|Figure 1: (A) CT coronary angiography (sagittal view) showing anomalous high and posterior origin of the RCA from the ascending aorta (red arrow) above the left sinus of Valsalva and coursing between the pulmonary artery and ascending aorta. (B) Volume-rendered image of the CT coronary angiogram in the left anterior oblique cranial view showing the anomalous origin|
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|Figure 2: (A) Selective coronary angiogram of the anomalous RCA using AL1 guide catheter. (B) Post-percutaneous transluminal angioplasty coronary angiogram showing thrombolysis in myocardial infarction (TIMI) 3 flow in the RCA after implantation of two overlapping drug-eluting stents|
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| Discussion|| |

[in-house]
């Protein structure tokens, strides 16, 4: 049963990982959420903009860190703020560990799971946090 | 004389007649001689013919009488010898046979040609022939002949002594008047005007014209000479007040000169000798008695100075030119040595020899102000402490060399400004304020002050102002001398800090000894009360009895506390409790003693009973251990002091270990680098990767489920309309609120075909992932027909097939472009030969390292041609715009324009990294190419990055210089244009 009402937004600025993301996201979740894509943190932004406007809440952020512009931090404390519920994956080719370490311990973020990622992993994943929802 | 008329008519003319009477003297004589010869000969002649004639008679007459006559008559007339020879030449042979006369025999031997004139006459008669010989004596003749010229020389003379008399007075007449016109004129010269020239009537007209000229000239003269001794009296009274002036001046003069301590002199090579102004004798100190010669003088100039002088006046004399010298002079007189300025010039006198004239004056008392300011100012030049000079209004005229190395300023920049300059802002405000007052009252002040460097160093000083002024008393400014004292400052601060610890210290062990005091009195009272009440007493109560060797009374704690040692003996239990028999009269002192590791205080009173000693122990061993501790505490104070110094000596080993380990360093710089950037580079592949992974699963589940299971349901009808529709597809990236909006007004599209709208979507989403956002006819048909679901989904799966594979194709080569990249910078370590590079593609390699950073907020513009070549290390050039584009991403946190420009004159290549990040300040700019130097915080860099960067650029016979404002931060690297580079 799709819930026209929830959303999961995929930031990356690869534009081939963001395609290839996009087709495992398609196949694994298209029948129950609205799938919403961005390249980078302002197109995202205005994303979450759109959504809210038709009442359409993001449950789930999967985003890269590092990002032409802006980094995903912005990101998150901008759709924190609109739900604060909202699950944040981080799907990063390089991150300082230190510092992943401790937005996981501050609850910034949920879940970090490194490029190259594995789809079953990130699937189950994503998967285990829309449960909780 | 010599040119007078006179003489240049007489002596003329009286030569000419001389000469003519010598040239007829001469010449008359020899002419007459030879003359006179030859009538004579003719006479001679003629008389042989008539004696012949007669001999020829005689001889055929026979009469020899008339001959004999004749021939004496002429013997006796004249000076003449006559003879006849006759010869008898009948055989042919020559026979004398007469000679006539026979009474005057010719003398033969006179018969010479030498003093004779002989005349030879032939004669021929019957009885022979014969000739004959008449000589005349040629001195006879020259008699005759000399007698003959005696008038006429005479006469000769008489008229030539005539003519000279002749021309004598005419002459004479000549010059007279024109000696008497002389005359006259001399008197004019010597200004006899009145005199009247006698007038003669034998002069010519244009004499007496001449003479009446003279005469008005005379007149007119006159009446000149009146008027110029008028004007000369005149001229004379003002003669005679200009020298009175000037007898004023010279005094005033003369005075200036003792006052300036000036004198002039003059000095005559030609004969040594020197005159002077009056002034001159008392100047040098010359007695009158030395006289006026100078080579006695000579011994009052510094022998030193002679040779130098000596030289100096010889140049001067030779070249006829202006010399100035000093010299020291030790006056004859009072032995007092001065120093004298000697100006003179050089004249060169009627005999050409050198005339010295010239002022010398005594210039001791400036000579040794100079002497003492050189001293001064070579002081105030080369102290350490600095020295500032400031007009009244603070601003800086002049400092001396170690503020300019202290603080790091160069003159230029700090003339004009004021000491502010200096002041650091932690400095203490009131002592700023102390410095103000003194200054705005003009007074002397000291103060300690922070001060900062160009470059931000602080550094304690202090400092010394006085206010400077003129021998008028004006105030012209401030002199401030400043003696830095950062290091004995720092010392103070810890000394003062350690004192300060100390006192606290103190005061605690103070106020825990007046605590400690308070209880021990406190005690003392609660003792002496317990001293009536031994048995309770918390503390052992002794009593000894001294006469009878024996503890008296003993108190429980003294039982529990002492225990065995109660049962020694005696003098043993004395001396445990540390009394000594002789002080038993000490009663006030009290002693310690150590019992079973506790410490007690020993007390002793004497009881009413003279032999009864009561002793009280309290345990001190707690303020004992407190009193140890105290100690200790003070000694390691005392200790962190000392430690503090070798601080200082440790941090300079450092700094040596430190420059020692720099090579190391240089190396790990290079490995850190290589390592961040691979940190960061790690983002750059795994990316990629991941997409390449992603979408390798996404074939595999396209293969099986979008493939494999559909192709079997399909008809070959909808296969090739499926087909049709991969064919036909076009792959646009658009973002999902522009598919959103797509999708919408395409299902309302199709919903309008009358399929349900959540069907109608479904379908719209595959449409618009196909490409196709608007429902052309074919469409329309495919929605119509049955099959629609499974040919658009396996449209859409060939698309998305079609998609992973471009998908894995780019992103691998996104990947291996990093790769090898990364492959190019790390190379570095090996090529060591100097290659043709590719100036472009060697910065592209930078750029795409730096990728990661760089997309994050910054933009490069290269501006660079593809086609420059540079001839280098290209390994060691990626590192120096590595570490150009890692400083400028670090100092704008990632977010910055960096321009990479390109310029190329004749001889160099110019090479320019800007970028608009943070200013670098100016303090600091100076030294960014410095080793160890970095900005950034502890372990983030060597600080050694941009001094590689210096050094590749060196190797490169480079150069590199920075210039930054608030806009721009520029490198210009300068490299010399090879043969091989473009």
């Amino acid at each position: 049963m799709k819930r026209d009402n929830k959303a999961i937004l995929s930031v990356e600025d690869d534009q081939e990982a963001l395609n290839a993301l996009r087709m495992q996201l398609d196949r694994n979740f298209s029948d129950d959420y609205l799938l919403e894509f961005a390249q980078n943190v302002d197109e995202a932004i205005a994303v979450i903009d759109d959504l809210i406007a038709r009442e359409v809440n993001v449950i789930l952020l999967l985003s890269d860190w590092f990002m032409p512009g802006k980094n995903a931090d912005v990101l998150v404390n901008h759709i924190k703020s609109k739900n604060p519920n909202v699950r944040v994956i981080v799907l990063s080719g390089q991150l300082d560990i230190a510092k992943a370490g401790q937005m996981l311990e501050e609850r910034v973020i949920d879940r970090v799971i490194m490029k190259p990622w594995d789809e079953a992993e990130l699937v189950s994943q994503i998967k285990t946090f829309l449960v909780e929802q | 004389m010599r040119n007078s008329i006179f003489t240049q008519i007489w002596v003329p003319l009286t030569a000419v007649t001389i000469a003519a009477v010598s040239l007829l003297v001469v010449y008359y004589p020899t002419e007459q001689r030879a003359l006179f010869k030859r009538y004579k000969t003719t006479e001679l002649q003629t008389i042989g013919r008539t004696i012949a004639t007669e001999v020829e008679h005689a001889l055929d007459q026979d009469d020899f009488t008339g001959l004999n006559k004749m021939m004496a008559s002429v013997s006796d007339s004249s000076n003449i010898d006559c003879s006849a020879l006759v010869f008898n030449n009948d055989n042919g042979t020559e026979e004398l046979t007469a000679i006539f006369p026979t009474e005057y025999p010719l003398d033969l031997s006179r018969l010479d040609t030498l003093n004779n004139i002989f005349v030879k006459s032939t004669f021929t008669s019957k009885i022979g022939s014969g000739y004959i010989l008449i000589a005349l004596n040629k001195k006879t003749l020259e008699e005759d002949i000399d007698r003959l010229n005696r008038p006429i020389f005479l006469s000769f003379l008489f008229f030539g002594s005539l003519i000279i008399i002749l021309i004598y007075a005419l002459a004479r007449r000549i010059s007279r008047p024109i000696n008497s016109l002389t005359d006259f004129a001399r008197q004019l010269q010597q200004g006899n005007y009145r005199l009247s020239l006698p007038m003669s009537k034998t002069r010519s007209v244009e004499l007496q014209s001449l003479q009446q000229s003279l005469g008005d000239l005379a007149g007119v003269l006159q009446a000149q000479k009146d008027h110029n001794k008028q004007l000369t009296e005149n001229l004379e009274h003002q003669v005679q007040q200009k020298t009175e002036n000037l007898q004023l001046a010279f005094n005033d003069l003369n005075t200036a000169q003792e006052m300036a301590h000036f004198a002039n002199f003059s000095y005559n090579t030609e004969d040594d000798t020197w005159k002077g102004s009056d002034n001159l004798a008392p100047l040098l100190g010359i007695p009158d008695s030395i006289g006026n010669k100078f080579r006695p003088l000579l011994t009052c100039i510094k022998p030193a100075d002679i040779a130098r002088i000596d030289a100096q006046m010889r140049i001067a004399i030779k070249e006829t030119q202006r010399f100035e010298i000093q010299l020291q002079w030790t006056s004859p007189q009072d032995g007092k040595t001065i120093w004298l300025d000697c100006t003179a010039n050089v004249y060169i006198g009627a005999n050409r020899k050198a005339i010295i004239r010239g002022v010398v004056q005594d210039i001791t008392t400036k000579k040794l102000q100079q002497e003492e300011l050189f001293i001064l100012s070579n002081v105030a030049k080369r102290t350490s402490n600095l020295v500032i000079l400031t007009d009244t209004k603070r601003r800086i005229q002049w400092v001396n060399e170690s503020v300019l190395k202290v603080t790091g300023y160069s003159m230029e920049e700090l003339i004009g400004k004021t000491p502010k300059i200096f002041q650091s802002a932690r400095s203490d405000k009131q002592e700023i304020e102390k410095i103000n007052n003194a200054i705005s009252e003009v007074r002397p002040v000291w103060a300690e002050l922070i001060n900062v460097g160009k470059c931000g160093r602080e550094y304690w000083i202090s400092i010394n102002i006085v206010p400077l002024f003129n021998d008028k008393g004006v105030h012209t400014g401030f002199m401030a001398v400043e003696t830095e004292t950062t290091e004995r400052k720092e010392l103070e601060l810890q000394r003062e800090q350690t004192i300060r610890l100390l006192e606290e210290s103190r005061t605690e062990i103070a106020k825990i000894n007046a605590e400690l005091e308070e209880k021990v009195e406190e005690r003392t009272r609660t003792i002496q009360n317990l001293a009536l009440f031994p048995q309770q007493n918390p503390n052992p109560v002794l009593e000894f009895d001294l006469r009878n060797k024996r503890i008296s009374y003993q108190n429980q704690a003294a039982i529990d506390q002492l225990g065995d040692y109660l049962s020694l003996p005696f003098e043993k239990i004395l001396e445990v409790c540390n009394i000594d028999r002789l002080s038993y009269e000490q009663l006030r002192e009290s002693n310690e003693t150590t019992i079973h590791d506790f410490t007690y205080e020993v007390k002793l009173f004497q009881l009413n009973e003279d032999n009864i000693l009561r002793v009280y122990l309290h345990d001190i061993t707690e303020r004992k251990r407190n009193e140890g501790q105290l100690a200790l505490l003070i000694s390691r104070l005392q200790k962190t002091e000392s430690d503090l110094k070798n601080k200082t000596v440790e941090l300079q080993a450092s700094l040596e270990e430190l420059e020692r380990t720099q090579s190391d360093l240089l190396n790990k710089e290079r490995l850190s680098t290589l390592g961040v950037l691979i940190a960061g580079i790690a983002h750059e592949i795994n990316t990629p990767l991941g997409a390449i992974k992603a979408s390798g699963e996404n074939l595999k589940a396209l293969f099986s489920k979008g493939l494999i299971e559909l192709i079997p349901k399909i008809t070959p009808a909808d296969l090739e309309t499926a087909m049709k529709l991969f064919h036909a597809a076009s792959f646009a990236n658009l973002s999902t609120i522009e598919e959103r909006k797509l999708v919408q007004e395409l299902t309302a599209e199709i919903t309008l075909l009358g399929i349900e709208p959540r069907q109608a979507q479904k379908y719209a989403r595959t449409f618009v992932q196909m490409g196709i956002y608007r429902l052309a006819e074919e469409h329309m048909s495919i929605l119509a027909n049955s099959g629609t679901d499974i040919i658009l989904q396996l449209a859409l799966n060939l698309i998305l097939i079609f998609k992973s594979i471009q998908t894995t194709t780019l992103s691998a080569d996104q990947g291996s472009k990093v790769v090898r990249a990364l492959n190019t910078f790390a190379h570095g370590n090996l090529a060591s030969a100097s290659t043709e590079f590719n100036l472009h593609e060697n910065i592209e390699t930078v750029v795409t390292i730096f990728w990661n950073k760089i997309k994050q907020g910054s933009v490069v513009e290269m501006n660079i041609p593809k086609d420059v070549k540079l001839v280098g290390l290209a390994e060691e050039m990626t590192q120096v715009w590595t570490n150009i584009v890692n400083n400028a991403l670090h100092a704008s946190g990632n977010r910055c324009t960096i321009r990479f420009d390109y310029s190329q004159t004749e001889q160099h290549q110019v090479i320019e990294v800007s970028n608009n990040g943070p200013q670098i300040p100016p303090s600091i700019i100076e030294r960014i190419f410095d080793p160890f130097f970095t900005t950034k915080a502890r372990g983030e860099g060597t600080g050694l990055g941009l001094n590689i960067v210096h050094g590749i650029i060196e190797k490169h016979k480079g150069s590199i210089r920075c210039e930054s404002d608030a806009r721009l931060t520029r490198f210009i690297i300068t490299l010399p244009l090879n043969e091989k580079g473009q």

An anomalous origin of the RCA from ascending aorta above the left sinus of Valsalva is an extremely rare coronary anomaly, this was first described by Yans et al. Till date, few reported cases of the RCA originating from ascending aorta above the sinotubular junction plane are available. Sarkar et al. reported a 0.006% prevalence of this rare anomaly, comprising 2.1% of all anomalously originating coronary arteries. Only four cases in the setting of an acute myocardial infarction (MI) have been described.,,, The increasing use of CT coronary angiography has increased the probability of diagnosing such anomalous coronaries in the patients being screened. Mahajan et al. reported a 55-year-old woman, asymptomatic, hypertensive, with a family history of coronary artery disease, who underwent a screening CT coronary angiogram revealing anomalous origin of RCA, 1cm above the left coronary sinus from the ascending aorta. The artery traversed between pulmonary trunk and aorta before following its normal course. Venkatesan et al. reported a 55-year-old man with an invasive coronary angiogram for unstable angina where mid-LAD showed critical stenosis (90%), but RCA could not be hooked despite using multiple catheters. The reason was an extremely high origin of the RCA from ascending aorta on the posterior aspect with mid-RCA showing tubular lesion of 50%–60% severity (observed on an ascending aortogram via pigtail catheter). However, the severity of such a lesion can never be fully assessed without selective intubation. Thus, CT coronary angiography is a useful tool in such situations, providing the precise anatomic location of the anomaly and its spatial relation with the great vessels. This enables the operator to plan the intervention, choose appropriate guide catheter, and understand the long-term implications of the abnormal origin and course, as was observed in our case. However, in acute situations with hemodynamic instability, this may not be possible; hence, aortography may be considered the default strategy.